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Rick Sandford was born December 31, 1950, in Denver, Colorado, and grew up in the Lake Tahoe area. His early difficulties learning to read led his parents to enroll him in a private school, Peter Pan. At the school he learned how to overcome his difficulties and would later consider reading as a primary component of his happiness. Sandford at some point created typescripts of original documents including his mother's correspondence in 1951. His early personal journal entries date to 1958 and were short and sporadic, however his later entries were longer and more frequent. The journal entries include copies of his correspondence and writings, and traditional journal entries concerning his life. His journals also document his appreciation of motion pictures, another life-long passion

After his graduation in 1969, he came to Los Angeles to see the musical, Hair and the Russian motion picture version of War and Peace. After 1972, Sandford remained in Los Angeles employed in various positions, from an usher at Grauman's Chinese Theatre to a television show stand-in. He received credit as a "research assistant" on 50 Golden Years of Oscar: the Official History of the Academy of Motion Picture Arts & Sciences and Ronald Haver's David O. Selznick's Hollywood. Along the way Sandford appeared on television shows and in motion pictures as an extra and in a few bit parts. During the late 1970s and early 1980s he worked as an editor on 3 gay erotic films and appeared as Benjamin Barker or Ben Barker in 13 gay erotic motion pictures including Kip Noll and the Westside Boys, Rear Deliveries, Skin Deep, The Class of '84 Part 2 Jocks, Gold Rush Boys, The Boys of San Francisco, A Night at Halsted's, and Games.

In the mid 1980s, Don Bachardy sketched Sandford for his book, Drawing of the Male Nude. He also served as an assistant on the 1990 documentary Hollywood Mavericks. In 1991, his short story "Forster & Rosenthal Reevaluated: An Investigative Report" was published in the anthology, Indivisible: New Short Fiction by Gay and Lesbian West Coast Writers. In 1994, another of his short stories, "Purim" was published in Blood Whispers: L.A. Writers on AIDS, Volume 2. He died of AIDS during the evening of September 28, 1995. Two more of Sandford's short stories were published posthumously, "The Gospel Of Bartholemew Legate: Three Fragments" in His 2: Brilliant New Fiction by Gay Writers and"Manifest White" in His 3: Brilliant New Fiction by Gay Writers. In 2000, his novel, Boys Across the Street was published.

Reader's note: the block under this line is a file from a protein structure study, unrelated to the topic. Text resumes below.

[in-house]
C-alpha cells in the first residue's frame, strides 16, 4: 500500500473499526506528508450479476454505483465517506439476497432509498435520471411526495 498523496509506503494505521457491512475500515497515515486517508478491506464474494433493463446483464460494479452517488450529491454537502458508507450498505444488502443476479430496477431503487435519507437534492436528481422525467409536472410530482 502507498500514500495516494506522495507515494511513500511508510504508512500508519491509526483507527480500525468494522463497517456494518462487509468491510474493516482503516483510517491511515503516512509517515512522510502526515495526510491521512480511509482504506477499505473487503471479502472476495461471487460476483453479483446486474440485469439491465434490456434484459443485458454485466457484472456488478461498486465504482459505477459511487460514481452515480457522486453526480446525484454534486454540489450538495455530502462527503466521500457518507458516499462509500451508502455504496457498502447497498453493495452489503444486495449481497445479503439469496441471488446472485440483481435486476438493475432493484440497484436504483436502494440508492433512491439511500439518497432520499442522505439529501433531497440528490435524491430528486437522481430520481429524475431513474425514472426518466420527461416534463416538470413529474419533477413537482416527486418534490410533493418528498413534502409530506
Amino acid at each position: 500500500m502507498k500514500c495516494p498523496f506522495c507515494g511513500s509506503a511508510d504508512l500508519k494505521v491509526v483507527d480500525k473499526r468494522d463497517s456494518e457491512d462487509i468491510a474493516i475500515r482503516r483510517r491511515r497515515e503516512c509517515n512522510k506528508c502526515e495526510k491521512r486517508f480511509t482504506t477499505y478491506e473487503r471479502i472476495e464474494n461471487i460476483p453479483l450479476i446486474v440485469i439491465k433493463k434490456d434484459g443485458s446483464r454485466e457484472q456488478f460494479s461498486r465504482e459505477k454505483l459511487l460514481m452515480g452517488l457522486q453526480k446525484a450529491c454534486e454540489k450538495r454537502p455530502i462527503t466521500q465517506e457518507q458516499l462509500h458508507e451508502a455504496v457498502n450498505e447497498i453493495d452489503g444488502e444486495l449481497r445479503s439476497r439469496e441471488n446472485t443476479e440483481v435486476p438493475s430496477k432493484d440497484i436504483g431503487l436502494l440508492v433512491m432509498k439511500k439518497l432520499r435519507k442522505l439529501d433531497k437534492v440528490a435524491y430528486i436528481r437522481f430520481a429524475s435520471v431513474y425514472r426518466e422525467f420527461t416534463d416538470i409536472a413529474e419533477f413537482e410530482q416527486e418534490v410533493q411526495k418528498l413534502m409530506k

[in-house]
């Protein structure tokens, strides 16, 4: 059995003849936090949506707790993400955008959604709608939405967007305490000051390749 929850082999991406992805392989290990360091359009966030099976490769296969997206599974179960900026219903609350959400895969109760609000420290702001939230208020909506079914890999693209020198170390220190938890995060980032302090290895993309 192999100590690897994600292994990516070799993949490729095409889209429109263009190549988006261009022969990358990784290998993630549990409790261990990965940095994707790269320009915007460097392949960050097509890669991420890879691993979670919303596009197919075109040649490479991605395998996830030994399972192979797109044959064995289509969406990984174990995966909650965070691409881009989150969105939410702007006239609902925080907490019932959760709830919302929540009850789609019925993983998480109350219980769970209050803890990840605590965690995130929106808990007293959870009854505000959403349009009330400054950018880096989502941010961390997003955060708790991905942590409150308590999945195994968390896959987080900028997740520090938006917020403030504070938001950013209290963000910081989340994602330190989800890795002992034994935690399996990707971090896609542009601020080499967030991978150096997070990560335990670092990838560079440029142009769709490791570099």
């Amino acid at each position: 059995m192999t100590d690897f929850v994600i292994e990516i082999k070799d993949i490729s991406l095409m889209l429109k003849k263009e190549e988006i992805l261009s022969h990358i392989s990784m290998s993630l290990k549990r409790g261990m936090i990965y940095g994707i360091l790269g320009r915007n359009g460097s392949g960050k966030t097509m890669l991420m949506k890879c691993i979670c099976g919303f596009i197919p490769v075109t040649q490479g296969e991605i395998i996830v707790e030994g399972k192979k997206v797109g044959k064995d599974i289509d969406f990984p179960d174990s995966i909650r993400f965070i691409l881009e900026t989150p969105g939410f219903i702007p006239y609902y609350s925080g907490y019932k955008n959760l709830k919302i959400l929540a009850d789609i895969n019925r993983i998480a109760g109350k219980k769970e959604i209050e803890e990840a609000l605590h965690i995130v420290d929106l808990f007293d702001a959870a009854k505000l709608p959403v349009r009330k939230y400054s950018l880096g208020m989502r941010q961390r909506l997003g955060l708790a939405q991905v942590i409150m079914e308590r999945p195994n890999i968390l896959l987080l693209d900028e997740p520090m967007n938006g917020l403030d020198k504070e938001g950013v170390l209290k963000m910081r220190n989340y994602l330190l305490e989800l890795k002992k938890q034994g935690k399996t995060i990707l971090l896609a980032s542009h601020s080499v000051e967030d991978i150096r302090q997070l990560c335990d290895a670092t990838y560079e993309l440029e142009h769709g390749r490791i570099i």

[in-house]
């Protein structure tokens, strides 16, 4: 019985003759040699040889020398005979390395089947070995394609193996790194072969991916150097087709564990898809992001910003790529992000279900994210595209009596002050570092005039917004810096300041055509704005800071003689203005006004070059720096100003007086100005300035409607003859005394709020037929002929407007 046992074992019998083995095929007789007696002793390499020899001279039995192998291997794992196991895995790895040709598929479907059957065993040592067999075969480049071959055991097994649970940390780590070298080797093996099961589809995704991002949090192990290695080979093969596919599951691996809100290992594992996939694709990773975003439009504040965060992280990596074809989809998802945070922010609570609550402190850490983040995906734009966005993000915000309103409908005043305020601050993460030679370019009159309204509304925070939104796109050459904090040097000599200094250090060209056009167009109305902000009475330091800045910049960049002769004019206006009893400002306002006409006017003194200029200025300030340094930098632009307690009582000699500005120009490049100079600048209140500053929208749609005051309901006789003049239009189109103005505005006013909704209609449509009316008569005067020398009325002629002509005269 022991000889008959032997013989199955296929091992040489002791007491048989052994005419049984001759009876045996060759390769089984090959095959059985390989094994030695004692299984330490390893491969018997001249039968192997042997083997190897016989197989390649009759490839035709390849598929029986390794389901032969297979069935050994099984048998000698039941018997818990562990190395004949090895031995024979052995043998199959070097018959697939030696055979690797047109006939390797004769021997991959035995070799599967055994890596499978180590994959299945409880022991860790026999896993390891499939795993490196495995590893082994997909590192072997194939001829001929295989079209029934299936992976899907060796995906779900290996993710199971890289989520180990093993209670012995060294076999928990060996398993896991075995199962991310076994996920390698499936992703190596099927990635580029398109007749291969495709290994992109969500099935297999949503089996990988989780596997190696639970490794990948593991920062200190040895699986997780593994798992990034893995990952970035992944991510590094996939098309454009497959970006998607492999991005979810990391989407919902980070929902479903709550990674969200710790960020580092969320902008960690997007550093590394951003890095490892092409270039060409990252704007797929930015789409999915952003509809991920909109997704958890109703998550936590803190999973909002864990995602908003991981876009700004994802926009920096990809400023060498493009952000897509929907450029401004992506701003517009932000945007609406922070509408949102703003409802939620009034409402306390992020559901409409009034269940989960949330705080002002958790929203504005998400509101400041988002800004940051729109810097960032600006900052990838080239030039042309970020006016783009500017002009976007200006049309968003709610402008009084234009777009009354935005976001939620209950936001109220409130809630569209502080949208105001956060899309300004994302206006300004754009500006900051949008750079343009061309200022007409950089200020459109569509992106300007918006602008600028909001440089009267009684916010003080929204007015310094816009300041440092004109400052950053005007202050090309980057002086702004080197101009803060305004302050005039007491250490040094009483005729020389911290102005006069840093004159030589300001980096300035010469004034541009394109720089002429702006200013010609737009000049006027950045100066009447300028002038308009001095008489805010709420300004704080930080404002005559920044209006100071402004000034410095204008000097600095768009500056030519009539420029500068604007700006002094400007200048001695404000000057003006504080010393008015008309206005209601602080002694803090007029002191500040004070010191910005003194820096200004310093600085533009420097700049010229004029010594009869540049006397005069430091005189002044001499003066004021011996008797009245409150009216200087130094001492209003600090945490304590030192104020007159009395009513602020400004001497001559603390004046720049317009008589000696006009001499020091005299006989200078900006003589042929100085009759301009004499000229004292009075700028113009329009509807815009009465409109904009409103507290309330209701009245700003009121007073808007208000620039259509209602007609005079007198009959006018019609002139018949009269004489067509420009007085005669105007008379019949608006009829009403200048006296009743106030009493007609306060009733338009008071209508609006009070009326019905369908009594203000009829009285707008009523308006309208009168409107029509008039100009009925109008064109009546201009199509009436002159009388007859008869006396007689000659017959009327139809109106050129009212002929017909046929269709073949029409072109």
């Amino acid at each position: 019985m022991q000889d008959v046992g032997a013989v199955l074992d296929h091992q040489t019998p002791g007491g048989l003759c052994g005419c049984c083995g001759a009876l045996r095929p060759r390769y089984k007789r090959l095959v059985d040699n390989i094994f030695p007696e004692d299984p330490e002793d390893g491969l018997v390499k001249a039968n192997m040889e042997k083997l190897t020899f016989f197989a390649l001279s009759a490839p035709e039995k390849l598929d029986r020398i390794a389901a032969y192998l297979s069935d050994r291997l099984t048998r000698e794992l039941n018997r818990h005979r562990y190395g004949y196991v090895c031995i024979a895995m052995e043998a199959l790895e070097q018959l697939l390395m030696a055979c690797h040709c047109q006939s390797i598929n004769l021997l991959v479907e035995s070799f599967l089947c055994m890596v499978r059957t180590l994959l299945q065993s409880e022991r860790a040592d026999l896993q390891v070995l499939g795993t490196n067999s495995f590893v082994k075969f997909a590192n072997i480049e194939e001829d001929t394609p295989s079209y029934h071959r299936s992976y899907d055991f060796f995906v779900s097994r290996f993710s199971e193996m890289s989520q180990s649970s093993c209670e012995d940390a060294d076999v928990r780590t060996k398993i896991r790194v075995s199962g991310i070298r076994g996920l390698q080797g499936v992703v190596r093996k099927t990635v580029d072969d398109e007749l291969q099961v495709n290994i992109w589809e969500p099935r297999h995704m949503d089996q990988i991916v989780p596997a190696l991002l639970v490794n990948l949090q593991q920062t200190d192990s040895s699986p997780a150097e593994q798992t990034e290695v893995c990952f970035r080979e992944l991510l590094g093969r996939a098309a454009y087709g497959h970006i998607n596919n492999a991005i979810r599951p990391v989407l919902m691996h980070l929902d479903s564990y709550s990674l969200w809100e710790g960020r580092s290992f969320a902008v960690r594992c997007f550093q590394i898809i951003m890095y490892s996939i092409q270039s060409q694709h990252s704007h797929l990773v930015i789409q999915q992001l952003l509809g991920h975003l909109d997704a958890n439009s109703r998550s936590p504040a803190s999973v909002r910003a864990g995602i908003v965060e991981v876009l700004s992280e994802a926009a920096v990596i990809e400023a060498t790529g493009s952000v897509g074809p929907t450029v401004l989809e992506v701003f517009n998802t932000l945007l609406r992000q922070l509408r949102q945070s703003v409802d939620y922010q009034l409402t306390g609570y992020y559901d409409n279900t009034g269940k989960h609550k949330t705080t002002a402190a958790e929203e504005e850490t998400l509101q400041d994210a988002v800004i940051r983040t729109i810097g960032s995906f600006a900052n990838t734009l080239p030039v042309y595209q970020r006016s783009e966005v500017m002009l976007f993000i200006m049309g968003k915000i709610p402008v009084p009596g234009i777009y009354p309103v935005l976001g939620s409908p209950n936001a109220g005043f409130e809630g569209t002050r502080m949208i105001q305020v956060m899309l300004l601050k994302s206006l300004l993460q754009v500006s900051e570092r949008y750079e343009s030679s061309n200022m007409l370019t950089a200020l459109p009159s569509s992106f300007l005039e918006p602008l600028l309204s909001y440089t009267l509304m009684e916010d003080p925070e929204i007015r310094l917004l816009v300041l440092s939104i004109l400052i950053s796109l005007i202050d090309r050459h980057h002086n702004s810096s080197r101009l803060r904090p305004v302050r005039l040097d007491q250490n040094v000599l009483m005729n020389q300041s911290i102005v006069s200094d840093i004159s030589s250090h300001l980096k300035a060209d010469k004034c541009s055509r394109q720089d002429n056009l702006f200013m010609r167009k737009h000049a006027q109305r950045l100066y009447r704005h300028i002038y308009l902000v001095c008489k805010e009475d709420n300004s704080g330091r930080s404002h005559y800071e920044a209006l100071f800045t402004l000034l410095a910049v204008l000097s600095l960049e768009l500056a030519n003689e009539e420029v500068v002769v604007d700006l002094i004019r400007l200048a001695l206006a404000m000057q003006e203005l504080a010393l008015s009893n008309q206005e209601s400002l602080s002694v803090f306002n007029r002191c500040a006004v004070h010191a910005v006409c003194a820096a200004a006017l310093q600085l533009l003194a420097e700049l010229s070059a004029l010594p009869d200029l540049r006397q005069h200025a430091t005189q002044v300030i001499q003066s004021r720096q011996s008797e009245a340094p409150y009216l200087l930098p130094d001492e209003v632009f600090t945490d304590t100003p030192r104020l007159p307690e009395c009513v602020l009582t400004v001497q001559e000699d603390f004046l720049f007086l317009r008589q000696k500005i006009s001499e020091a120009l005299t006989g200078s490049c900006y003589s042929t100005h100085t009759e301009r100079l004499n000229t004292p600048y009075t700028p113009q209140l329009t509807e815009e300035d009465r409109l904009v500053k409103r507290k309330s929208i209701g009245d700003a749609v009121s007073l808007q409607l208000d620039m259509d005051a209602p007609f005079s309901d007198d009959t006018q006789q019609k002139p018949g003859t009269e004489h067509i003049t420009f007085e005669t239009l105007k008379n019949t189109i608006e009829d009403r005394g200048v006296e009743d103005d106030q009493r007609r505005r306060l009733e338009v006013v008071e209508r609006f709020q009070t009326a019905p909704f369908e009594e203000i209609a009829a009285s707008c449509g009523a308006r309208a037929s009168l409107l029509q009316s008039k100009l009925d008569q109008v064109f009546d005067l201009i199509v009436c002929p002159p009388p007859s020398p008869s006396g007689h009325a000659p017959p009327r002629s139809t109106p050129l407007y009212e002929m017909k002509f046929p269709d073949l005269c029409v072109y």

AIDS Quilt

His papers are held at ONE National Gay and Lesbian Archives: Journals, short stories, plays, screenplays, comparative literature, poetry, and annual compendia of literature read, motion pictures seen, and theatrical performances attended by Rick Sandford, 1963-1995. Sandford documented his early life in Tahoe 1958-1969, as a "born again" Christian 1971-1972, and life in Los Angeles 1973-1980, and 1989-1994 in typescript journals. Working in various positions from an usher to a television stand-in Sandford documents life in Los Angeles and his love of reading, motion pictures, and theater.


Further Readings:

The Boys Across The Street by Rick Sandford
Hardcover: 256 pages
Publisher: Faber & Faber; 1st edition (February 15, 2000)
Language: English
ISBN-10: 0571199607
ISBN-13: 978-0571199600
Amazon: The Boys Across The Street

The riveting and often moving story of one man's obsession with a group of Yeshiva boys.

A work of fiction that manages to be both sexually frank and laugh-out-loud funny, The Boys Across the Street is the story of an ex-porn star named Rick, who lives across the street from a Chasidic boys' school, and his budding relationship with the students and their families. Rick pursues his interest in the boys by adopting Chasidic dress and dares to confront the codes in Leviticus proscribing homosexual behavior; to Rick, these codes are responsible for the bigotry that batters his life.

As his relationship with the boys deepens from obsession to friendship, Rick finds himself confronting areas of prejudice within himself. Despite being an avowed atheist, he finds himself drawn to the religious fervor of the Chasidic men as are they to his passionate embrace of their most contemptible of sins. The collision of their different worlds-combined with their increasing closeness-results in interactions that are intense, funny, and full of longing, often all at the same time.

As smart as it is comic, The Boys Across the Street is a powerful blend of eroticism and religion-a novel filled with unforgettable characters, and one that is certain to stir up discussion about sex and repression.


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